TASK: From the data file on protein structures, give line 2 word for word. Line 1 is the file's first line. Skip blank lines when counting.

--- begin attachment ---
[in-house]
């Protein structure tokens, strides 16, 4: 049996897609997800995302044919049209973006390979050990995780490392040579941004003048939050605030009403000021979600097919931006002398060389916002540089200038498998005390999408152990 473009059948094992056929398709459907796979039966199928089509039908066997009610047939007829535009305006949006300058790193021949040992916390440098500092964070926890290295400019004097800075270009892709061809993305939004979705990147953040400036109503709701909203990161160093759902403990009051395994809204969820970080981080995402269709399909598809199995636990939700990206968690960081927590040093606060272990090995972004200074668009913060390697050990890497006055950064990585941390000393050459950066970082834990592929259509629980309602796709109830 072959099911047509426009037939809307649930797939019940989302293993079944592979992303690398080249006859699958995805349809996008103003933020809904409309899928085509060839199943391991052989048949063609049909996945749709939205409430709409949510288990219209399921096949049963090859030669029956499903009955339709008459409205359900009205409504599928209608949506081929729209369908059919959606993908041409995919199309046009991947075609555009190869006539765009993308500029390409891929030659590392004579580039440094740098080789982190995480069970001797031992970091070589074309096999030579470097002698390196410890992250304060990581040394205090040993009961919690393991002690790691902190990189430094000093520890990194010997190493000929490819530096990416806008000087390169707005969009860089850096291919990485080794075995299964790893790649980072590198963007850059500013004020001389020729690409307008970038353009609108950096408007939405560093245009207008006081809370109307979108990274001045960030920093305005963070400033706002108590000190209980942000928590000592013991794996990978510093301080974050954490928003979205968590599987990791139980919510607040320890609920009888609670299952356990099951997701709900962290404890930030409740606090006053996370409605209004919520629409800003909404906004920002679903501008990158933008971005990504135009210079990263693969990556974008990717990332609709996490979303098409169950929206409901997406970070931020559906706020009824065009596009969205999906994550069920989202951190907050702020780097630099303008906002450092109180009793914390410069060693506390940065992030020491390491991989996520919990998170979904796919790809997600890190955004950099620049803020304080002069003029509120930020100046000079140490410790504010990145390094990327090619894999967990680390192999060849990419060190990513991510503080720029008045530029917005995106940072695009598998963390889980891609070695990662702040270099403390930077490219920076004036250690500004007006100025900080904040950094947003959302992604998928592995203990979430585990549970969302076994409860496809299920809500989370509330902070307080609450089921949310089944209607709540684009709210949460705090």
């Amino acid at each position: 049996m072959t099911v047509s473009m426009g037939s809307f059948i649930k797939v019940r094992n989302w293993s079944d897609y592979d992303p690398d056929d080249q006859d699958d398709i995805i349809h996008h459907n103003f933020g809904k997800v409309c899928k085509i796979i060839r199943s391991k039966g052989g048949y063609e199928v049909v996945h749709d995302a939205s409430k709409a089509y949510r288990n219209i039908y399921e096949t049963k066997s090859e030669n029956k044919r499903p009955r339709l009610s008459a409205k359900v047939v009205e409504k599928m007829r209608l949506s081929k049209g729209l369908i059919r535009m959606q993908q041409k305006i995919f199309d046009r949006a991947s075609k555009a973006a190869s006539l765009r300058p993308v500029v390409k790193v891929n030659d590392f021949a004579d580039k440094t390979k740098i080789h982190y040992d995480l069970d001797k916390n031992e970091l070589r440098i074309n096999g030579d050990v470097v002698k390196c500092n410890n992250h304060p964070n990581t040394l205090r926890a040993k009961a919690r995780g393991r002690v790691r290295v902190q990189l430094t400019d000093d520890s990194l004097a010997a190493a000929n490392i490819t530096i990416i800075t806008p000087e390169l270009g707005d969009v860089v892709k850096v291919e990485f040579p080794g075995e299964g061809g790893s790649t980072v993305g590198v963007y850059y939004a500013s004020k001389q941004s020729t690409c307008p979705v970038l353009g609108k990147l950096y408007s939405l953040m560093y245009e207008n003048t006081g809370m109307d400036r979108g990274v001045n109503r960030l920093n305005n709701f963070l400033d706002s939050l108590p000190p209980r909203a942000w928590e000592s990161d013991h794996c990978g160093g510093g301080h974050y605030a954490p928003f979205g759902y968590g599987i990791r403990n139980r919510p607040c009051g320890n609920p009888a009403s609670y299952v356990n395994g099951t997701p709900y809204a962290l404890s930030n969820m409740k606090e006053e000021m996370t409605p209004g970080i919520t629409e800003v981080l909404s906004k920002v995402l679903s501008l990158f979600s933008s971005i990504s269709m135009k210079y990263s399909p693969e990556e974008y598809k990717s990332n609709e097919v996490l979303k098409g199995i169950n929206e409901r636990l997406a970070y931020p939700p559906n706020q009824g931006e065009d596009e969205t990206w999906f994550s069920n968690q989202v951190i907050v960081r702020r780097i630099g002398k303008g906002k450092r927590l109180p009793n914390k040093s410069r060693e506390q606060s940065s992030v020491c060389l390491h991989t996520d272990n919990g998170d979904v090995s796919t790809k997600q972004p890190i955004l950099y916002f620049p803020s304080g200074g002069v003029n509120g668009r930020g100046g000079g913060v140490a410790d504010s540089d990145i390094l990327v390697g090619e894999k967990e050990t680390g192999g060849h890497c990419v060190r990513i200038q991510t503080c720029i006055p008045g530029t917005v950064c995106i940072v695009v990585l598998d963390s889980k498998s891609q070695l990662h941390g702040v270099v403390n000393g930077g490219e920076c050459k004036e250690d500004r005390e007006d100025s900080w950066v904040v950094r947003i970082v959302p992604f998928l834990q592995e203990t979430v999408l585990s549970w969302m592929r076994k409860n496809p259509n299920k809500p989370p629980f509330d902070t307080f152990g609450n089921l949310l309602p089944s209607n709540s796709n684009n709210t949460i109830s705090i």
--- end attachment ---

């Protein structure tokens, strides 16, 4: 049996897609997800995302044919049209973006390979050990995780490392040579941004003048939050605030009403000021979600097919931006002398060389916002540089200038498998005390999408152990 473009059948094992056929398709459907796979039966199928089509039908066997009610047939007829535009305006949006300058790193021949040992916390440098500092964070926890290295400019004097800075270009892709061809993305939004979705990147953040400036109503709701909203990161160093759902403990009051395994809204969820970080981080995402269709399909598809199995636990939700990206968690960081927590040093606060272990090995972004200074668009913060390697050990890497006055950064990585941390000393050459950066970082834990592929259509629980309602796709109830 072959099911047509426009037939809307649930797939019940989302293993079944592979992303690398080249006859699958995805349809996008103003933020809904409309899928085509060839199943391991052989048949063609049909996945749709939205409430709409949510288990219209399921096949049963090859030669029956499903009955339709008459409205359900009205409504599928209608949506081929729209369908059919959606993908041409995919199309046009991947075609555009190869006539765009993308500029390409891929030659590392004579580039440094740098080789982190995480069970001797031992970091070589074309096999030579470097002698390196410890992250304060990581040394205090040993009961919690393991002690790691902190990189430094000093520890990194010997190493000929490819530096990416806008000087390169707005969009860089850096291919990485080794075995299964790893790649980072590198963007850059500013004020001389020729690409307008970038353009609108950096408007939405560093245009207008006081809370109307979108990274001045960030920093305005963070400033706002108590000190209980942000928590000592013991794996990978510093301080974050954490928003979205968590599987990791139980919510607040320890609920009888609670299952356990099951997701709900962290404890930030409740606090006053996370409605209004919520629409800003909404906004920002679903501008990158933008971005990504135009210079990263693969990556974008990717990332609709996490979303098409169950929206409901997406970070931020559906706020009824065009596009969205999906994550069920989202951190907050702020780097630099303008906002450092109180009793914390410069060693506390940065992030020491390491991989996520919990998170979904796919790809997600890190955004950099620049803020304080002069003029509120930020100046000079140490410790504010990145390094990327090619894999967990680390192999060849990419060190990513991510503080720029008045530029917005995106940072695009598998963390889980891609070695990662702040270099403390930077490219920076004036250690500004007006100025900080904040950094947003959302992604998928592995203990979430585990549970969302076994409860496809299920809500989370509330902070307080609450089921949310089944209607709540684009709210949460705090």